For several years, I have played with a manuscript that I have started, edited, stepped away, come back to, all with the hopes that someday I might get it published.  Maybe 2014 is the year for that too.  So while, I no longer could be considered young, here's a list of books recommended by Ernest Hemingway in 1934.  Think these are available for the Kindle?
  • “The Blue Hotel” by Stephen Crane
  • “The Open Boat” by Stephen Crane
  • Madame Bovary by Gustave Flaubert
  • Dubliners by James Joyce 
  • The Red and the Black by Stendhal 
  • Of Human Bondage by Somerset Maugham 
  • Anna Karenina by Leo Tolstoy 
  • War and Peace by Leo Tolstoy 
  • Buddenbrooks by Thomas Mann 
  • Hail and Farewell by George Moore 
  • The Brothers Karamazov by Fyodor Dostoyevsky 
  • The Oxford Book of English Verse 
  • The Enormous Room by E.E. Cummings 
  • Wuthering Heights by Emily Bronte 
  • Far Away and Long Ago by W.H. Hudson 
  • The American by Henry James 
To help me with the book, I may also follow Hemingway's advice on "How to Write Fiction."  Also, I would probably benefit from Elmore Leonard's advice on "10 Rules on Writing:"
  1. Never open a book with weather - "If it’s only to create atmosphere, and not a character’s reaction to the weather, you don’t want to go on too long. The reader is apt to leaf ahead looking for people."
  2. Avoid prologues - "They can be annoying, especially a prologue following an introduction that comes after a foreword."
  3. Never use a verb other than “said” to carry dialogue - "The line of dialogue belongs to the character; the verb is the writer sticking his nose in. But said is far less intrusive than grumbled, gasped, cautioned, lied."
  4. Never use an adverb to modify the verb “said” - ". . . he admonished gravely. To use an adverb this way (or almost any way) is a mortal sin. The writer is now exposing himself in earnest, using a word that distracts and can interrupt the rhythm of the exchange."
  5. Keep your exclamation points under control - "You are allowed no more than two or three per 100,000 words of prose."
  6. Never use the words “suddenly” or “all hell broke loose” - "This rule doesn’t require an explanation. I have noticed that writers who use ”suddenly” tend to exercise less control in the application of exclamation points."
  7. Use regional dialect, patois, sparingly - "Once you start spelling words in dialogue phonetically and loading the page with apostrophes, you won’t be able to stop."
  8. Avoid detailed descriptions of characters - "In Ernest Hemingway’s ”Hills Like White Elephants” what do the ”American and the girl with him” look like? ”She had taken off her hat and put it on the table.” That’s the only reference to a physical description in the story, and yet we see the couple and know them by their tones of voice, with not one adverb in sight."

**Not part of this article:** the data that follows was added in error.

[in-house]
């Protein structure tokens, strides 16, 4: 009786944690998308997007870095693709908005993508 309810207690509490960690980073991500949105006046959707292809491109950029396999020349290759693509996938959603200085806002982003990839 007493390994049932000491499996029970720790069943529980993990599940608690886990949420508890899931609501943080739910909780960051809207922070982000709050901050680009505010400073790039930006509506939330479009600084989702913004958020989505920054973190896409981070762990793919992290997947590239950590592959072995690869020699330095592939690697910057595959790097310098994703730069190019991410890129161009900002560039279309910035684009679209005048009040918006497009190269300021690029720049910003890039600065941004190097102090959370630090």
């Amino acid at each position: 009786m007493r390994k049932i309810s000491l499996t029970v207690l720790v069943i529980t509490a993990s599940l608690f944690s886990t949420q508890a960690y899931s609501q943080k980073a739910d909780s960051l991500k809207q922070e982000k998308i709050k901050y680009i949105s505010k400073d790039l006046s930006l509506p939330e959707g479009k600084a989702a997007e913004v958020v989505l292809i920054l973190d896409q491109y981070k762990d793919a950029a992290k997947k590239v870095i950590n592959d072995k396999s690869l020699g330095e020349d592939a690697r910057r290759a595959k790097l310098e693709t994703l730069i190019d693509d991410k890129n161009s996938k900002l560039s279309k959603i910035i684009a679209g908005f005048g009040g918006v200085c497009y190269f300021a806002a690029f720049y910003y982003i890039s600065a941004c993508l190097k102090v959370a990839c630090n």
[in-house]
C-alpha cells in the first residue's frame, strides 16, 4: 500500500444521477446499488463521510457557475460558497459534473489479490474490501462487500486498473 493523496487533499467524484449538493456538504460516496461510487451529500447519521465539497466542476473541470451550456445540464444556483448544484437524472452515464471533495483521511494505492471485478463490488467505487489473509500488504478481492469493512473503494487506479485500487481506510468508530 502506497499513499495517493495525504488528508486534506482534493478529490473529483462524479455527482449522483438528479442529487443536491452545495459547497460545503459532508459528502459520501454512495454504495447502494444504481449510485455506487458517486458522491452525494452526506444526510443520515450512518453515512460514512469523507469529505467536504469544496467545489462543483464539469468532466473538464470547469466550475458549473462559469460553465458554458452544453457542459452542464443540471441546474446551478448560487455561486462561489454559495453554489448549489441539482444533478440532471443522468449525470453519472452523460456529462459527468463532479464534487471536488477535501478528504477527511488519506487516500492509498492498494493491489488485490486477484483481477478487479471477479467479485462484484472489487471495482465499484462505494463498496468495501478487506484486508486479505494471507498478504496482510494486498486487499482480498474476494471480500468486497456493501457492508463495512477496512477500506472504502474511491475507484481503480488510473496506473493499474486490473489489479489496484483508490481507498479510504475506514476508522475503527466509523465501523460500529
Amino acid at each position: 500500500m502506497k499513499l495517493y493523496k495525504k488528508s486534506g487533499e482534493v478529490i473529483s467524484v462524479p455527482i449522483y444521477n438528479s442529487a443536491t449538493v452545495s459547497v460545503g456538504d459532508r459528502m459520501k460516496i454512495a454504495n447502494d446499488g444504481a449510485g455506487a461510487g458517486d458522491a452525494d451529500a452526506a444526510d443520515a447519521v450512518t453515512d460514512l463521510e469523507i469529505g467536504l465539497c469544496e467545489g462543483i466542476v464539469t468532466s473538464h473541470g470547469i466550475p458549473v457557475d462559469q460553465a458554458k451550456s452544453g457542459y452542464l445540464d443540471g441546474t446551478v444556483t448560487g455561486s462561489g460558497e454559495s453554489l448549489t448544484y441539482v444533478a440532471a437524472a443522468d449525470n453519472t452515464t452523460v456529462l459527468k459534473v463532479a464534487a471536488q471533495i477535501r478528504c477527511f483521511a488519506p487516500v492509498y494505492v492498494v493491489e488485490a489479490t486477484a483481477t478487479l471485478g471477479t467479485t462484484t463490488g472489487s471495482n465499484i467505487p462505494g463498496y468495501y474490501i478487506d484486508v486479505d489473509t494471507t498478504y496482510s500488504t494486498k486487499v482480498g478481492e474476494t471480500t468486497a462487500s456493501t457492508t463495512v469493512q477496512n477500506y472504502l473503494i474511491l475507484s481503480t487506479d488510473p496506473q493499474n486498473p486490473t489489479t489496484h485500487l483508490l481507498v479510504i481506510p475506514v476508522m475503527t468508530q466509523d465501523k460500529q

9. Don’t go into great detail describing places and things - "Even if you’re good at it, you don’t want descriptions that bring the action, the flow of the story, to a standstill."
  10. Try to leave out the part that readers tend to skip - "Think of what you skip reading a novel: thick paragraphs of prose you can see have too many words in them… I’ll bet you don’t skip dialogue."

Monday, January 13, 2014

Clementine Jam? Sign me up

I was never a big fan of the "marmalade" - jam, for me, is one color, red.  And it tastes like strawberry. Or raspberry.

Both LBA and SoBA love clementines.  I do as well, I often have a couple with my lunch.  So here's a recipe that I think might please all the men of the launchpad.

Clementine Preserves
from Mountain Mama Cooks who "borrowed" it from the Imperial Sugar recipe website

Prep time: 1:30
Yield: Makes 5-6 half pint jars

  • 20 clementines 
  • 2 lemons 
  • 5 cups water 
  • 3 cups Imperial Sugar Extra Fine Granulated Sugar

  1. Wash and peel clementines, reserving peel from three clementines. Set aside reserved peel and cut all clementines, first in half and then quarter halves. Put clementine pieces in a large non-aluminum pot. Do not use an aluminum pan as it can react with citrus. A cast iron dutch oven is ideal.
  2. Peel both lemons reserving seeds. Cut lemon same as clementines and add diced lemon flesh to pot with clementines. Dice reserved clementine peel into small (1/4-inch) pieces and add to the pot. Add sugar and water and and turn stove on to medium-high.